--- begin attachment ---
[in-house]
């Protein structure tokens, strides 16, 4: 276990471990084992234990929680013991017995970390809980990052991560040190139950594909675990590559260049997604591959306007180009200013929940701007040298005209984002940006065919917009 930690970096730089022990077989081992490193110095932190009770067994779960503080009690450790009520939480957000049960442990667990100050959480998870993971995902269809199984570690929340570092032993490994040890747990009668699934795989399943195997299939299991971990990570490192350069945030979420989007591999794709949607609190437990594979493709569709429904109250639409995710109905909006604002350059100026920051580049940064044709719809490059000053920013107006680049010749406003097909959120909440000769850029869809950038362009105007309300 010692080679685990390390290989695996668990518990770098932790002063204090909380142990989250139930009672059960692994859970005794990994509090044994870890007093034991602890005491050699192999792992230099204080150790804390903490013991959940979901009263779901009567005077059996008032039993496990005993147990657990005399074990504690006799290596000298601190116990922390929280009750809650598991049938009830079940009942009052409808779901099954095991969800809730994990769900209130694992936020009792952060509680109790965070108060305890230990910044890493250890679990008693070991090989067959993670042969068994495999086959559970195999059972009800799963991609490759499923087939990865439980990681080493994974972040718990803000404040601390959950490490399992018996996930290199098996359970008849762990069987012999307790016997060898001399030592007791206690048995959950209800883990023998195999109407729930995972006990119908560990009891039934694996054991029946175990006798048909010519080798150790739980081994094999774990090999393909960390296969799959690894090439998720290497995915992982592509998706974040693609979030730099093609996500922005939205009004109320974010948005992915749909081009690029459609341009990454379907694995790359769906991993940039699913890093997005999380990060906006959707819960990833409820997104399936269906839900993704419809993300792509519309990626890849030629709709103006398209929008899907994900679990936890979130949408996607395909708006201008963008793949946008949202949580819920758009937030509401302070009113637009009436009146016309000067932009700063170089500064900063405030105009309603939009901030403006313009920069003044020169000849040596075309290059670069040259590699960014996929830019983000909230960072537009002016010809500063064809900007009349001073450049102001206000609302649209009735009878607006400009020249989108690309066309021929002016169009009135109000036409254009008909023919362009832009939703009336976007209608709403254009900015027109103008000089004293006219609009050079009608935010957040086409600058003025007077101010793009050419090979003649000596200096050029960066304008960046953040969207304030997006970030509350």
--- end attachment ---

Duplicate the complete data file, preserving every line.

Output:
[in-house]
């Protein structure tokens, strides 16, 4: 276990471990084992234990929680013991017995970390809980990052991560040190139950594909675990590559260049997604591959306007180009200013929940701007040298005209984002940006065919917009 930690970096730089022990077989081992490193110095932190009770067994779960503080009690450790009520939480957000049960442990667990100050959480998870993971995902269809199984570690929340570092032993490994040890747990009668699934795989399943195997299939299991971990990570490192350069945030979420989007591999794709949607609190437990594979493709569709429904109250639409995710109905909006604002350059100026920051580049940064044709719809490059000053920013107006680049010749406003097909959120909440000769850029869809950038362009105007309300 010692080679685990390390290989695996668990518990770098932790002063204090909380142990989250139930009672059960692994859970005794990994509090044994870890007093034991602890005491050699192999792992230099204080150790804390903490013991959940979901009263779901009567005077059996008032039993496990005993147990657990005399074990504690006799290596000298601190116990922390929280009750809650598991049938009830079940009942009052409808779901099954095991969800809730994990769900209130694992936020009792952060509680109790965070108060305890230990910044890493250890679990008693070991090989067959993670042969068994495999086959559970195999059972009800799963991609490759499923087939990865439980990681080493994974972040718990803000404040601390959950490490399992018996996930290199098996359970008849762990069987012999307790016997060898001399030592007791206690048995959950209800883990023998195999109407729930995972006990119908560990009891039934694996054991029946175990006798048909010519080798150790739980081994094999774990090999393909960390296969799959690894090439998720290497995915992982592509998706974040693609979030730099093609996500922005939205009004109320974010948005992915749909081009690029459609341009990454379907694995790359769906991993940039699913890093997005999380990060906006959707819960990833409820997104399936269906839900993704419809993300792509519309990626890849030629709709103006398209929008899907994900679990936890979130949408996607395909708006201008963008793949946008949202949580819920758009937030509401302070009113637009009436009146016309000067932009700063170089500064900063405030105009309603939009901030403006313009920069003044020169000849040596075309290059670069040259590699960014996929830019983000909230960072537009002016010809500063064809900007009349001073450049102001206000609302649209009735009878607006400009020249989108690309066309021929002016169009009135109000036409254009008909023919362009832009939703009336976007209608709403254009900015027109103008000089004293006219609009050079009608935010957040086409600058003025007077101010793009050419090979003649000596200096050029960066304008960046953040969207304030997006970030509350």